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A workshop on ‘Dietary sweetness—Is it an issue?’

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Abstract

This report summarises a workshop convened by ILSI Europe on 3rd and 4th April 2017 to discuss the issue of dietary sweetness. The objectives were to understand the roles of sweetness in the diet; establish whether exposure to sweetness affects diet quality and energy intake; and consider whether sweetness per se affects health. Although there may be evidence for tracking of intake of some sweet components of the diet through childhood, evidence for tracking of whole diet sweetness, or through other stages of maturity are lacking. The evidence to date does not support adverse effects of sweetness on diet quality or energy intake, except where sweet food choices increase intake of free sugars. There is some evidence for improvements in diet quality and reduced energy intake where sweetness without calories replaces sweetness with calories. There is a need to understand the physiological and metabolic relevance of sweet taste receptors on the tongue, in the gut and elsewhere in the body, as well as possible differentiation in the effects of sustained consumption of individual sweeteners. Despite a plethora of studies, there is no consistent evidence for an association of sweetness sensitivity/preference with obesity or type 2 diabetes. A multifaceted integrated approach, characterising nutritive and sensory aspects of the whole diet or dietary patterns, may be more valuable in providing contextual insight. The outcomes of the workshop could be used as a scientific basis to inform the expert community and create more useful dialogue among health care professionals.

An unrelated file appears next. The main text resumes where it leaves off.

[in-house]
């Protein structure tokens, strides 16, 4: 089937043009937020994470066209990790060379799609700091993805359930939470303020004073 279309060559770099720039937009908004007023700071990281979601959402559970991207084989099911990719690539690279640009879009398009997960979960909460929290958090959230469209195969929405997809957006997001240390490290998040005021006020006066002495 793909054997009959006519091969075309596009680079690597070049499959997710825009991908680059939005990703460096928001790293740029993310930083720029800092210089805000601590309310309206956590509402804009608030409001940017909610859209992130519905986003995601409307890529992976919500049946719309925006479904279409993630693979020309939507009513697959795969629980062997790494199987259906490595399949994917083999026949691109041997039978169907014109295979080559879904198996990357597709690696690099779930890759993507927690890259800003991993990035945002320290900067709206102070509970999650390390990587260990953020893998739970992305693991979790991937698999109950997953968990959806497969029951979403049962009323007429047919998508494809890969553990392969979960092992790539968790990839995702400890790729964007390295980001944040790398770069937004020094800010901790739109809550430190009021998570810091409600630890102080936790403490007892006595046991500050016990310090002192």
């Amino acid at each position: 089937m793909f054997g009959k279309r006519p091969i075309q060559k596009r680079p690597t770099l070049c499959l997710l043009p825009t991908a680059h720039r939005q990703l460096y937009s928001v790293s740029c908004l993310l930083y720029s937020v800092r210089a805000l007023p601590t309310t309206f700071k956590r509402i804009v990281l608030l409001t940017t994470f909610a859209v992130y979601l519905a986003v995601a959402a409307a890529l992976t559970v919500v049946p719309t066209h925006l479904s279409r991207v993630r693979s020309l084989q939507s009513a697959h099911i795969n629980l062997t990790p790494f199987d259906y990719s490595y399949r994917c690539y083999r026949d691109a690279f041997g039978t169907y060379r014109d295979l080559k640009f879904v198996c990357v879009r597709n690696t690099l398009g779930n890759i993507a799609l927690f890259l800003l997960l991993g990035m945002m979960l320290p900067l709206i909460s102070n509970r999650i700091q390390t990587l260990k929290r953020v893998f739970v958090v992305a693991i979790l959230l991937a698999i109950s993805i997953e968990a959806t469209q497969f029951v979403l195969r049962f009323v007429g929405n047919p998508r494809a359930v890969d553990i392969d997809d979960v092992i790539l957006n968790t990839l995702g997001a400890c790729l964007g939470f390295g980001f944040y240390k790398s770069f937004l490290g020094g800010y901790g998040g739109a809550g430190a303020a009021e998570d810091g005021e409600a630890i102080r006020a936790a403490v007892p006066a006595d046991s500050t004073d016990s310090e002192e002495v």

Author information

Affiliations

  1. School of Human Sciences, London Metropolitan University, UK

    • A Wittekind
  2. Department of Food Science, Purdue University, USA

    • K Higgins
  3. Department of Psychological Sciences, University of Liverpool, UK

    • L McGale
    •  & J C G Halford
  4. Centre des Sciences du Goût et de l'Alimentation, AgroSup Dijon, CNRS, INRA, Université Bourgogne Franche-Comté, FR

    • C Schwartz
    •  & S Nicklaus
  5. Division of Diabetes, Endocrinology and Gastroenterology, School of Medical Sciences, Faculty of Biology, Medicine and Health, University of Manchester, Manchester Academic Health Science Centre, UK

    • N S Stamataki
    •  & J McLaughlin
  6. Monell Chemical Senses Center, USA

    • G K Beauchamp
  7. Cargill, USA

    • A Bonnema
  8. ILSI Europe, BE

    • P Dussort
    •  & C F M Marsaux
  9. Sig-Nurture Ltd, UK

    • S Gibson
  10. Division of Human Nutrition, University of Wageningen, NL

    • C de Graaf
  11. Department of Nutrition Science, Purdue University, USA

    • R D Mattes
  12. Unilever R&D Vlaardingen, NL

    • D J Mela
  13. School of Experimental Psychology, University of Bristol, UK

    • P J Rogers
  14. School of Life Sciences, University of Nottingham, UK

    • I A Macdonald

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Corresponding author

Correspondence to C F M Marsaux.

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